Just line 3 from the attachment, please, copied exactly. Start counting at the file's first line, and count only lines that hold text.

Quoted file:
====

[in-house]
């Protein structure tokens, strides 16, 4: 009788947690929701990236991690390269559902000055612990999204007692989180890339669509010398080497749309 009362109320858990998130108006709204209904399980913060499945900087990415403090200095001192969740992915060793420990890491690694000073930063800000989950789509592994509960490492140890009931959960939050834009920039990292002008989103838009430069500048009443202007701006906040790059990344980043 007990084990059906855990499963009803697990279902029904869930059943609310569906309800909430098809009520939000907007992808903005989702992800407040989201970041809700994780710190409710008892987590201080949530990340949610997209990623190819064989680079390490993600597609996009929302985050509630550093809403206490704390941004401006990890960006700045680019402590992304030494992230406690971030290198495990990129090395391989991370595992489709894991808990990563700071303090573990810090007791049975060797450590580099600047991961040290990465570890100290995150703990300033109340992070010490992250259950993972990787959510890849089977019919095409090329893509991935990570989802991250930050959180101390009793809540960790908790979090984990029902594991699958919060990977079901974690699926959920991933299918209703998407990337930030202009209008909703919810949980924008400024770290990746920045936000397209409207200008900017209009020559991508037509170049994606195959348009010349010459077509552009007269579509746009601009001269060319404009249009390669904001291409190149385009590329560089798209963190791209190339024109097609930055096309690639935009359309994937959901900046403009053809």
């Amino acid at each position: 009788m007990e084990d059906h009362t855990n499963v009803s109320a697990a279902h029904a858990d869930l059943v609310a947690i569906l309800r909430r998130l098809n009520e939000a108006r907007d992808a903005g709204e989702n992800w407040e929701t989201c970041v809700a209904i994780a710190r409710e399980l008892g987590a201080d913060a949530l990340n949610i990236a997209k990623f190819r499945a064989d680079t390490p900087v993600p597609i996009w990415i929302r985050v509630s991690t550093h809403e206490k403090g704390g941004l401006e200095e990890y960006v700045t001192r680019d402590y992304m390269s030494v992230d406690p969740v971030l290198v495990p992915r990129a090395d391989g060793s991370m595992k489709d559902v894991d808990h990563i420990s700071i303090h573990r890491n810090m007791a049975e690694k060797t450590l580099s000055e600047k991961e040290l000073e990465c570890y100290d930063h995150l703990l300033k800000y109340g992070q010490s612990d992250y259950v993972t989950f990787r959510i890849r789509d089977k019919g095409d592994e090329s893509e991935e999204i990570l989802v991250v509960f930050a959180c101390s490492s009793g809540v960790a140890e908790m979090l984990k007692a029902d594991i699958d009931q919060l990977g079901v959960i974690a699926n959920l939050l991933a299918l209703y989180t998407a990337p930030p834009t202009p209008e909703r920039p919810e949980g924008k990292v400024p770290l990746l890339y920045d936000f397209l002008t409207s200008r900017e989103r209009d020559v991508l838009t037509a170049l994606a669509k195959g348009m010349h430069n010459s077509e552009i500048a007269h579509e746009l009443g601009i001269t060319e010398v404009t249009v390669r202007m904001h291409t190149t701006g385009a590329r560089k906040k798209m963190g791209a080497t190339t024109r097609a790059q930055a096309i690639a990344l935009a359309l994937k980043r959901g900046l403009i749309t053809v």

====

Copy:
């Amino acid at each position: 009788m007990e084990d059906h009362t855990n499963v009803s109320a697990a279902h029904a858990d869930l059943v609310a947690i569906l309800r909430r998130l098809n009520e939000a108006r907007d992808a903005g709204e989702n992800w407040e929701t989201c970041v809700a209904i994780a710190r409710e399980l008892g987590a201080d913060a949530l990340n949610i990236a997209k990623f190819r499945a064989d680079t390490p900087v993600p597609i996009w990415i929302r985050v509630s991690t550093h809403e206490k403090g704390g941004l401006e200095e990890y960006v700045t001192r680019d402590y992304m390269s030494v992230d406690p969740v971030l290198v495990p992915r990129a090395d391989g060793s991370m595992k489709d559902v894991d808990h990563i420990s700071i303090h573990r890491n810090m007791a049975e690694k060797t450590l580099s000055e600047k991961e040290l000073e990465c570890y100290d930063h995150l703990l300033k800000y109340g992070q010490s612990d992250y259950v993972t989950f990787r959510i890849r789509d089977k019919g095409d592994e090329s893509e991935e999204i990570l989802v991250v509960f930050a959180c101390s490492s009793g809540v960790a140890e908790m979090l984990k007692a029902d594991i699958d009931q919060l990977g079901v959960i974690a699926n959920l939050l991933a299918l209703y989180t998407a990337p930030p834009t202009p209008e909703r920039p919810e949980g924008k990292v400024p770290l990746l890339y920045d936000f397209l002008t409207s200008r900017e989103r209009d020559v991508l838009t037509a170049l994606a669509k195959g348009m010349h430069n010459s077509e552009i500048a007269h579509e746009l009443g601009i001269t060319e010398v404009t249009v390669r202007m904001h291409t190149t701006g385009a590329r560089k906040k798209m963190g791209a080497t190339t024109r097609a790059q930055a096309i690639a990344l935009a359309l994937k980043r959901g900046l403009i749309t053809v």